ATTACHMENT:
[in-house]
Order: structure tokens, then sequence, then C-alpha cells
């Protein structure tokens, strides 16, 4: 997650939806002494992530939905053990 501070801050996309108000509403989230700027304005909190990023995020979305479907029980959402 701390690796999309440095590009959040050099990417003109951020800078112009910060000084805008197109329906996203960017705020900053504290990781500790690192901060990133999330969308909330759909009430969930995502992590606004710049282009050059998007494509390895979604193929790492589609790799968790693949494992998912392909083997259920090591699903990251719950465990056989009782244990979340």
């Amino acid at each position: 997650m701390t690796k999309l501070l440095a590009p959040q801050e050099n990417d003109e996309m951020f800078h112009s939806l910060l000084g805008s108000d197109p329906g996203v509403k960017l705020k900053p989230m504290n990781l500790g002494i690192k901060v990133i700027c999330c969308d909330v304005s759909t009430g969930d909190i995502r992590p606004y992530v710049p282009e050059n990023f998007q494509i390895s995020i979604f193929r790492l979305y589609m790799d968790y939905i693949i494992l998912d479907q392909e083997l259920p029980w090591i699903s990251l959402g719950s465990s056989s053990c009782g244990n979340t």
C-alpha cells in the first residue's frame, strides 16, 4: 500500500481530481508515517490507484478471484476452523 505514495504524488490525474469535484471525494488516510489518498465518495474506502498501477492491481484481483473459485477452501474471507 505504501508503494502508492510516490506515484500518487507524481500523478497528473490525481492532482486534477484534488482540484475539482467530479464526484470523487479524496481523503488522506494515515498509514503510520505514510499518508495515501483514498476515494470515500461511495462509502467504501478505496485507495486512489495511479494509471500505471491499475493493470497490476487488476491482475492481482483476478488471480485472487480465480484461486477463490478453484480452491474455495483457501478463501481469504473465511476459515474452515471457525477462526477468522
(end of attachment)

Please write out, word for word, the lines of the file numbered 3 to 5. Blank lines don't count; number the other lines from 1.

């Protein structure tokens, strides 16, 4: 997650939806002494992530939905053990 501070801050996309108000509403989230700027304005909190990023995020979305479907029980959402 701390690796999309440095590009959040050099990417003109951020800078112009910060000084805008197109329906996203960017705020900053504290990781500790690192901060990133999330969308909330759909009430969930995502992590606004710049282009050059998007494509390895979604193929790492589609790799968790693949494992998912392909083997259920090591699903990251719950465990056989009782244990979340």
């Amino acid at each position: 997650m701390t690796k999309l501070l440095a590009p959040q801050e050099n990417d003109e996309m951020f800078h112009s939806l910060l000084g805008s108000d197109p329906g996203v509403k960017l705020k900053p989230m504290n990781l500790g002494i690192k901060v990133i700027c999330c969308d909330v304005s759909t009430g969930d909190i995502r992590p606004y992530v710049p282009e050059n990023f998007q494509i390895s995020i979604f193929r790492l979305y589609m790799d968790y939905i693949i494992l998912d479907q392909e083997l259920p029980w090591i699903s990251l959402g719950s465990s056989s053990c009782g244990n979340t």
C-alpha cells in the first residue's frame, strides 16, 4: 500500500481530481508515517490507484478471484476452523 505514495504524488490525474469535484471525494488516510489518498465518495474506502498501477492491481484481483473459485477452501474471507 505504501508503494502508492510516490506515484500518487507524481500523478497528473490525481492532482486534477484534488482540484475539482467530479464526484470523487479524496481523503488522506494515515498509514503510520505514510499518508495515501483514498476515494470515500461511495462509502467504501478505496485507495486512489495511479494509471500505471491499475493493470497490476487488476491482475492481482483476478488471480485472487480465480484461486477463490478453484480452491474455495483457501478463501481469504473465511476459515474452515471457525477462526477468522